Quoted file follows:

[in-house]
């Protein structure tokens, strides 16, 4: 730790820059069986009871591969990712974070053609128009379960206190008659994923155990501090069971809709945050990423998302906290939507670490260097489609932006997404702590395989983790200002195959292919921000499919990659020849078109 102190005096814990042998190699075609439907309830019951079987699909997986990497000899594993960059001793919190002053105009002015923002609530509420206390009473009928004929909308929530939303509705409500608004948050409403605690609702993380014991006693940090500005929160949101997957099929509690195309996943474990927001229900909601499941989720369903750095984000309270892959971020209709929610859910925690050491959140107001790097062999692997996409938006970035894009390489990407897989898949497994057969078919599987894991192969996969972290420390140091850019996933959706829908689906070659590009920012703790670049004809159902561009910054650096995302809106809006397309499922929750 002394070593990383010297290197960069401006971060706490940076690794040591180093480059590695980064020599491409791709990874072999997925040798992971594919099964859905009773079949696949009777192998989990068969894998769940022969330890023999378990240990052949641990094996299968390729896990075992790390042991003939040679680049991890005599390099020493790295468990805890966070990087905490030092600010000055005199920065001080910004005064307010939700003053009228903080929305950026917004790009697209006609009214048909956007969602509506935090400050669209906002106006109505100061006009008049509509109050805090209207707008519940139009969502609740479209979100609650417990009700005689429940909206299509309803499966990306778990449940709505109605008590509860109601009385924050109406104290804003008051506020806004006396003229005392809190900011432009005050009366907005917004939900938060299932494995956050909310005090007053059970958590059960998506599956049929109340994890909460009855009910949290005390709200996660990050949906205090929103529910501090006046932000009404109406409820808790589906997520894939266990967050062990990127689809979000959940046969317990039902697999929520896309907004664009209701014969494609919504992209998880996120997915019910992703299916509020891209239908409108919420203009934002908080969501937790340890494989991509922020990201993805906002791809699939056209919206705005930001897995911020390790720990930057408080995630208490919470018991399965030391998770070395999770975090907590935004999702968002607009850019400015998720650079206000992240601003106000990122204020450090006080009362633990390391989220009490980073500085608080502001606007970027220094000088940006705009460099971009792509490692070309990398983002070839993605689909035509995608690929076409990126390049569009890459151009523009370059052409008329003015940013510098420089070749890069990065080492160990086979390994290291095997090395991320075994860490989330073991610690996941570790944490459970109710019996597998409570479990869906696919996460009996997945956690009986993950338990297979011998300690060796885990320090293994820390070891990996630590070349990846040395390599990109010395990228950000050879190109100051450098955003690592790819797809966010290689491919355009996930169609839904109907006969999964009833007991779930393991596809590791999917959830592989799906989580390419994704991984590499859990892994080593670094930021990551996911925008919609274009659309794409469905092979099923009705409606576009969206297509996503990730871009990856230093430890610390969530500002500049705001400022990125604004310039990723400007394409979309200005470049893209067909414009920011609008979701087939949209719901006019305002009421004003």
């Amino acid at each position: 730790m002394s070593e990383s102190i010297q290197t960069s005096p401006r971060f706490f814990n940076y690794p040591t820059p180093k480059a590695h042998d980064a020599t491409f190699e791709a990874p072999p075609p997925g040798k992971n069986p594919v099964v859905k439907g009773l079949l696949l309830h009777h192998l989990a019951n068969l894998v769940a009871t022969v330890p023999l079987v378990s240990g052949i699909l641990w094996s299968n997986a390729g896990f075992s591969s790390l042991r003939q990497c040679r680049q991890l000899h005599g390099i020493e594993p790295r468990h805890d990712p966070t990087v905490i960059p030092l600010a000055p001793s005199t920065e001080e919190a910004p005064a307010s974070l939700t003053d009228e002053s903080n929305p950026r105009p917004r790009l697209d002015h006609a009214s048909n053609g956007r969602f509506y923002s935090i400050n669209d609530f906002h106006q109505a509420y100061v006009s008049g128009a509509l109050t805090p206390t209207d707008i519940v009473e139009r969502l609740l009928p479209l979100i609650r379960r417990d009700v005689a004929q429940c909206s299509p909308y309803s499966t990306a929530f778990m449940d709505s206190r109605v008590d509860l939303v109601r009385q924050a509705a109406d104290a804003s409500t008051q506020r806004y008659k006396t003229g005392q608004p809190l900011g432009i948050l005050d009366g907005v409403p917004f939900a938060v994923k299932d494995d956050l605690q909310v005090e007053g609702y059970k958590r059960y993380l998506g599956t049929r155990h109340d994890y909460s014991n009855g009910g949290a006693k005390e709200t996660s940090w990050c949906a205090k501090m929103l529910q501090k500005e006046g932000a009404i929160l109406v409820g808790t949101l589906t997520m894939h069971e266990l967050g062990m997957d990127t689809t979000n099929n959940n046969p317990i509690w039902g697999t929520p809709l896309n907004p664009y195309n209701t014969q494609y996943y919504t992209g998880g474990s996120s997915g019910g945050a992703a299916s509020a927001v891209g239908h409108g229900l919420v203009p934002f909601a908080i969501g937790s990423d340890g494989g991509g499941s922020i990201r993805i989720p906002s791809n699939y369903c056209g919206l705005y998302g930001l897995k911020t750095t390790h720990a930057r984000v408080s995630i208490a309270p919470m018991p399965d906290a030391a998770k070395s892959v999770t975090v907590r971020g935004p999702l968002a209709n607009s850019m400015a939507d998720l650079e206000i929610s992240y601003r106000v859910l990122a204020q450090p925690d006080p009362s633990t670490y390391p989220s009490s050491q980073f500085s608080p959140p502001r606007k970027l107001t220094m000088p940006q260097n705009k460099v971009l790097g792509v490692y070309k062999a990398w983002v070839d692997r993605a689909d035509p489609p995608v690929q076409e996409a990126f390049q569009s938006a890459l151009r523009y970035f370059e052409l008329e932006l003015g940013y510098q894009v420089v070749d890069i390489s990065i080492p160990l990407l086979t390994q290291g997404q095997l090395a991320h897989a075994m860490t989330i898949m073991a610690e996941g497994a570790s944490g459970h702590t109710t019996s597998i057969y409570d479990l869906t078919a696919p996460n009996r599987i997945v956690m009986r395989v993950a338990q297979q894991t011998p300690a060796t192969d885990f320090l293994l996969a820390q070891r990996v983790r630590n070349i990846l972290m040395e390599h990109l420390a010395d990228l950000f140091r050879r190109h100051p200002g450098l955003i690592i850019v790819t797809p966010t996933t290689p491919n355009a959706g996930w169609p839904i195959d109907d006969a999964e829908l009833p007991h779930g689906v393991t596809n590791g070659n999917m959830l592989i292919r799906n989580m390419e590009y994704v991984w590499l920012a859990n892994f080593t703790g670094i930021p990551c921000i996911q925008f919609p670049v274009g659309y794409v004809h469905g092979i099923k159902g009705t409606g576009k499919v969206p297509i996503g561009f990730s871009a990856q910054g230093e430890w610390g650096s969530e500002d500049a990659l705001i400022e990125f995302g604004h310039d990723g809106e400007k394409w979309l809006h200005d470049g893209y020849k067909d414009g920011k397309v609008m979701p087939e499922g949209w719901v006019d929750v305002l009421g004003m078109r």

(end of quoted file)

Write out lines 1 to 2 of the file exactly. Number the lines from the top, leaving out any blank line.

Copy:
[in-house]
């Protein structure tokens, strides 16, 4: 730790820059069986009871591969990712974070053609128009379960206190008659994923155990501090069971809709945050990423998302906290939507670490260097489609932006997404702590395989983790200002195959292919921000499919990659020849078109 102190005096814990042998190699075609439907309830019951079987699909997986990497000899594993960059001793919190002053105009002015923002609530509420206390009473009928004929909308929530939303509705409500608004948050409403605690609702993380014991006693940090500005929160949101997957099929509690195309996943474990927001229900909601499941989720369903750095984000309270892959971020209709929610859910925690050491959140107001790097062999692997996409938006970035894009390489990407897989898949497994057969078919599987894991192969996969972290420390140091850019996933959706829908689906070659590009920012703790670049004809159902561009910054650096995302809106809006397309499922929750 002394070593990383010297290197960069401006971060706490940076690794040591180093480059590695980064020599491409791709990874072999997925040798992971594919099964859905009773079949696949009777192998989990068969894998769940022969330890023999378990240990052949641990094996299968390729896990075992790390042991003939040679680049991890005599390099020493790295468990805890966070990087905490030092600010000055005199920065001080910004005064307010939700003053009228903080929305950026917004790009697209006609009214048909956007969602509506935090400050669209906002106006109505100061006009008049509509109050805090209207707008519940139009969502609740479209979100609650417990009700005689429940909206299509309803499966990306778990449940709505109605008590509860109601009385924050109406104290804003008051506020806004006396003229005392809190900011432009005050009366907005917004939900938060299932494995956050909310005090007053059970958590059960998506599956049929109340994890909460009855009910949290005390709200996660990050949906205090929103529910501090006046932000009404109406409820808790589906997520894939266990967050062990990127689809979000959940046969317990039902697999929520896309907004664009209701014969494609919504992209998880996120997915019910992703299916509020891209239908409108919420203009934002908080969501937790340890494989991509922020990201993805906002791809699939056209919206705005930001897995911020390790720990930057408080995630208490919470018991399965030391998770070395999770975090907590935004999702968002607009850019400015998720650079206000992240601003106000990122204020450090006080009362633990390391989220009490980073500085608080502001606007970027220094000088940006705009460099971009792509490692070309990398983002070839993605689909035509995608690929076409990126390049569009890459151009523009370059052409008329003015940013510098420089070749890069990065080492160990086979390994290291095997090395991320075994860490989330073991610690996941570790944490459970109710019996597998409570479990869906696919996460009996997945956690009986993950338990297979011998300690060796885990320090293994820390070891990996630590070349990846040395390599990109010395990228950000050879190109100051450098955003690592790819797809966010290689491919355009996930169609839904109907006969999964009833007991779930393991596809590791999917959830592989799906989580390419994704991984590499859990892994080593670094930021990551996911925008919609274009659309794409469905092979099923009705409606576009969206297509996503990730871009990856230093430890610390969530500002500049705001400022990125604004310039990723400007394409979309200005470049893209067909414009920011609008979701087939949209719901006019305002009421004003």